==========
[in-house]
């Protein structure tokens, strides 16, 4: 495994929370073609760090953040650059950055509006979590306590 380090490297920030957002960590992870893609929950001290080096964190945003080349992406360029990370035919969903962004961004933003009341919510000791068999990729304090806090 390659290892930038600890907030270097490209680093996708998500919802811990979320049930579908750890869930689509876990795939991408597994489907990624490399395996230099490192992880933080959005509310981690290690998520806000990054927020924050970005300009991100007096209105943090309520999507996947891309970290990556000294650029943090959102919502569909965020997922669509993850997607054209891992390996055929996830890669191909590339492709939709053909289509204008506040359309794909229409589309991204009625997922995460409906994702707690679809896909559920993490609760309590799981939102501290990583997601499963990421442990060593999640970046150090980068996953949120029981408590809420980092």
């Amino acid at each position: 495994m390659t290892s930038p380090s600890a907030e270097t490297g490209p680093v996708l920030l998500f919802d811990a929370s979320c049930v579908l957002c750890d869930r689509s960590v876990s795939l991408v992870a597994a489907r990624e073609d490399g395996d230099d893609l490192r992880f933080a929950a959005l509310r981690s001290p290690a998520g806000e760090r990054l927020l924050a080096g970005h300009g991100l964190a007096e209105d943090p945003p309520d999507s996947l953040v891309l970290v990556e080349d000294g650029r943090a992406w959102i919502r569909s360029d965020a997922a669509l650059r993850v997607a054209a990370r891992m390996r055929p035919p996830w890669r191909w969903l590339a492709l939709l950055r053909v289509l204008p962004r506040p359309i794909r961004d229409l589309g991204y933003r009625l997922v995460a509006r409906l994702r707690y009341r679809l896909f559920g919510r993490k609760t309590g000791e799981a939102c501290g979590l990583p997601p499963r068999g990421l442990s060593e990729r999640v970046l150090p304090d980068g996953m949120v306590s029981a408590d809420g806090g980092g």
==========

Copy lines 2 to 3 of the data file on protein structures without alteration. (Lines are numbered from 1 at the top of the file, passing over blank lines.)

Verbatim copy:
């Protein structure tokens, strides 16, 4: 495994929370073609760090953040650059950055509006979590306590 380090490297920030957002960590992870893609929950001290080096964190945003080349992406360029990370035919969903962004961004933003009341919510000791068999990729304090806090 390659290892930038600890907030270097490209680093996708998500919802811990979320049930579908750890869930689509876990795939991408597994489907990624490399395996230099490192992880933080959005509310981690290690998520806000990054927020924050970005300009991100007096209105943090309520999507996947891309970290990556000294650029943090959102919502569909965020997922669509993850997607054209891992390996055929996830890669191909590339492709939709053909289509204008506040359309794909229409589309991204009625997922995460409906994702707690679809896909559920993490609760309590799981939102501290990583997601499963990421442990060593999640970046150090980068996953949120029981408590809420980092």
């Amino acid at each position: 495994m390659t290892s930038p380090s600890a907030e270097t490297g490209p680093v996708l920030l998500f919802d811990a929370s979320c049930v579908l957002c750890d869930r689509s960590v876990s795939l991408v992870a597994a489907r990624e073609d490399g395996d230099d893609l490192r992880f933080a929950a959005l509310r981690s001290p290690a998520g806000e760090r990054l927020l924050a080096g970005h300009g991100l964190a007096e209105d943090p945003p309520d999507s996947l953040v891309l970290v990556e080349d000294g650029r943090a992406w959102i919502r569909s360029d965020a997922a669509l650059r993850v997607a054209a990370r891992m390996r055929p035919p996830w890669r191909w969903l590339a492709l939709l950055r053909v289509l204008p962004r506040p359309i794909r961004d229409l589309g991204y933003r009625l997922v995460a509006r409906l994702r707690y009341r679809l896909f559920g919510r993490k609760t309590g000791e799981a939102c501290g979590l990583p997601p499963r068999g990421l442990s060593e990729r999640v970046l150090p304090d980068g996953m949120v306590s029981a408590d809420g806090g980092g």